"So I am. But it is against God's holy law that human tongues should utter lies against me," he said, cleverly impressing upon her the fact that if Miliukoff were suppressed it would be no crime, but an act of duty.
"To me, in my own house, he has declared his intention of denouncing you—and also our dear Anna and the Empress."
The monk was silent. While she was seated he stood before her with folded arms, looking straight at her. Suddenly, fixing her with those remarkable eyes of his, he asked in a deep, hard voice:
"Xenie, will you permit this man to besmirch the name of him whom God hath sent to you?"
"I don't understand!" she cried, surprised at his attitude. "How can I prevent it?"
"It lies in your hands," declared the mock saint. "You are his friend—and also mine. He visits your house—what more easy—than——"
"Than you should invite him to take tea with you to-morrow—to discuss myself. He knows that you are a 'disciple,' I suppose?"
"Yes, he has somehow learnt it—but my husband is in ignorance, and he has promised not to reveal the truth to him."
"If he knows of our friendship he might tell your husband. He is unprincipled, and probably will do so. That is why I suggest you should ask him to tea."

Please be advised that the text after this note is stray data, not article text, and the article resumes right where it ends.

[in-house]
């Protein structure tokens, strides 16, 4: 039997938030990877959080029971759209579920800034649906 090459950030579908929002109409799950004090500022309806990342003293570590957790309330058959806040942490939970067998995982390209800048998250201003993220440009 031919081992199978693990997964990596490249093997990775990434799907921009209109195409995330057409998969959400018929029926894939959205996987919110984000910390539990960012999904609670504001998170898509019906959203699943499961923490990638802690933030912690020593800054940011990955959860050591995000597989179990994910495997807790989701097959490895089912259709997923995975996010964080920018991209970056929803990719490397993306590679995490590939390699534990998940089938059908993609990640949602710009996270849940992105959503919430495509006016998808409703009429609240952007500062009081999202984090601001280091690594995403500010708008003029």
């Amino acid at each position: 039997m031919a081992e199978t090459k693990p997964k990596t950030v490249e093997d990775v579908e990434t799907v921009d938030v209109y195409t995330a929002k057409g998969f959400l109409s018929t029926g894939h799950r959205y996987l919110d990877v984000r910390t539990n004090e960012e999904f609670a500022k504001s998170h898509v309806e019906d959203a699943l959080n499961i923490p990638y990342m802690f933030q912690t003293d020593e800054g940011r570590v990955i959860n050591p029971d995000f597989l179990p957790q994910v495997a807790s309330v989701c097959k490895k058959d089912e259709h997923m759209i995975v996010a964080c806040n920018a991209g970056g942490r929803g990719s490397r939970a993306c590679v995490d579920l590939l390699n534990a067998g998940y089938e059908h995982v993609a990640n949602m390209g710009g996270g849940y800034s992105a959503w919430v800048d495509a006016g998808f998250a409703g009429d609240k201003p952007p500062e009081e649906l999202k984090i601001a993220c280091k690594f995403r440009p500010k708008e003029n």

As he spoke he crossed to the writing-table, and, opening a drawer with the key upon his chain, he took out the tiny bottle of exquisite Parisian perfume.
"What is that you have there?" she asked, with curiosity, noticing the little bottle. "Scent?"
"Yes," he said, with a mysterious grin. "It is, my dear sister, the Perfume of Death."
"The Perfume of Death?" she echoed. "I don't understand!"
"Then I will tell you, Xenie," he replied, his great hypnotic eyes again fixed upon her. "I do not use perfume myself, but others sometimes, on rare occasions, use this. It is unsuspicious, and can be left upon a lady's dressing-table. A drop used upon a handkerchief emits a most delicate odour, like jasmine, but a single drop in a cup of tea means death. For two hours the doomed person feels no effect. But suddenly he or she becomes faint, and succumbs to heart disease."
"Ah, I see!" she gasped, half-starting from her chair, her face ashen grey. "I—I realise what you intend, Father! I—I——"
And she sank back again in her chair, breathless and aghast, without concluding her sentence.
"No!" she shrieked suddenly. "No; I could not be a poisoner—a murderess! Anything but that!"
"Not for the sake of the one sent by God as saviour of our dear Russia?" he asked reproachfully, in a low, intense tone. "That man Miliukoff is God's enemy—and ours. In your hand lies the means of removing him in secret, without the least suspicion."
And slowly the crafty, insinuating criminal took her inert hand, and pressed the little bottle into its soft palm.
"One drop placed upon the lemon which he takes in his tea will be sufficient," he whispered. "Only be extremely careful of it yourself, and return the bottle to me afterwards. It is best in my safe keeping."